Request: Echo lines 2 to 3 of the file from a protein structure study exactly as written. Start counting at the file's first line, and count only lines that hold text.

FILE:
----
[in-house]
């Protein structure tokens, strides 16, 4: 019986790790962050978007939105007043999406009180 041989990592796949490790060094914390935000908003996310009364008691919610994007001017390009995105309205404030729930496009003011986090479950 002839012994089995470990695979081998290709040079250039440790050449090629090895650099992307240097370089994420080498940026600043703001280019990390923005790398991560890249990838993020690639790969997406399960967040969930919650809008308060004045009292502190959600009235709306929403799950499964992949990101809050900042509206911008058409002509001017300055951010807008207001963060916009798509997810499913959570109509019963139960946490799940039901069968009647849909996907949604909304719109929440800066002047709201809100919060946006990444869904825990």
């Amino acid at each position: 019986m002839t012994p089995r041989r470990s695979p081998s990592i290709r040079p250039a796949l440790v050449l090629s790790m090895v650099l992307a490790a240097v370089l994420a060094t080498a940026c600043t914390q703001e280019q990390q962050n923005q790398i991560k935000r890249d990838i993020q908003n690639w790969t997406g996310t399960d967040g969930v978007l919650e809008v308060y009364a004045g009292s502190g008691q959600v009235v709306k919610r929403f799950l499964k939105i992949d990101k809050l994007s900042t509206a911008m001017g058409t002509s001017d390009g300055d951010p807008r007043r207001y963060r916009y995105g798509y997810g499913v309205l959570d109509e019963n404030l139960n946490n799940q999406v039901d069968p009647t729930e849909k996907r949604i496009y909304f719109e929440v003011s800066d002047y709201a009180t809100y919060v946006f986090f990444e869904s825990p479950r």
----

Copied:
């Protein structure tokens, strides 16, 4: 019986790790962050978007939105007043999406009180 041989990592796949490790060094914390935000908003996310009364008691919610994007001017390009995105309205404030729930496009003011986090479950 002839012994089995470990695979081998290709040079250039440790050449090629090895650099992307240097370089994420080498940026600043703001280019990390923005790398991560890249990838993020690639790969997406399960967040969930919650809008308060004045009292502190959600009235709306929403799950499964992949990101809050900042509206911008058409002509001017300055951010807008207001963060916009798509997810499913959570109509019963139960946490799940039901069968009647849909996907949604909304719109929440800066002047709201809100919060946006990444869904825990």
């Amino acid at each position: 019986m002839t012994p089995r041989r470990s695979p081998s990592i290709r040079p250039a796949l440790v050449l090629s790790m090895v650099l992307a490790a240097v370089l994420a060094t080498a940026c600043t914390q703001e280019q990390q962050n923005q790398i991560k935000r890249d990838i993020q908003n690639w790969t997406g996310t399960d967040g969930v978007l919650e809008v308060y009364a004045g009292s502190g008691q959600v009235v709306k919610r929403f799950l499964k939105i992949d990101k809050l994007s900042t509206a911008m001017g058409t002509s001017d390009g300055d951010p807008r007043r207001y963060r916009y995105g798509y997810g499913v309205l959570d109509e019963n404030l139960n946490n799940q999406v039901d069968p009647t729930e849909k996907r949604i496009y909304f719109e929440v003011s800066d002047y709201a009180t809100y919060v946006f986090f990444e869904s825990p479950r």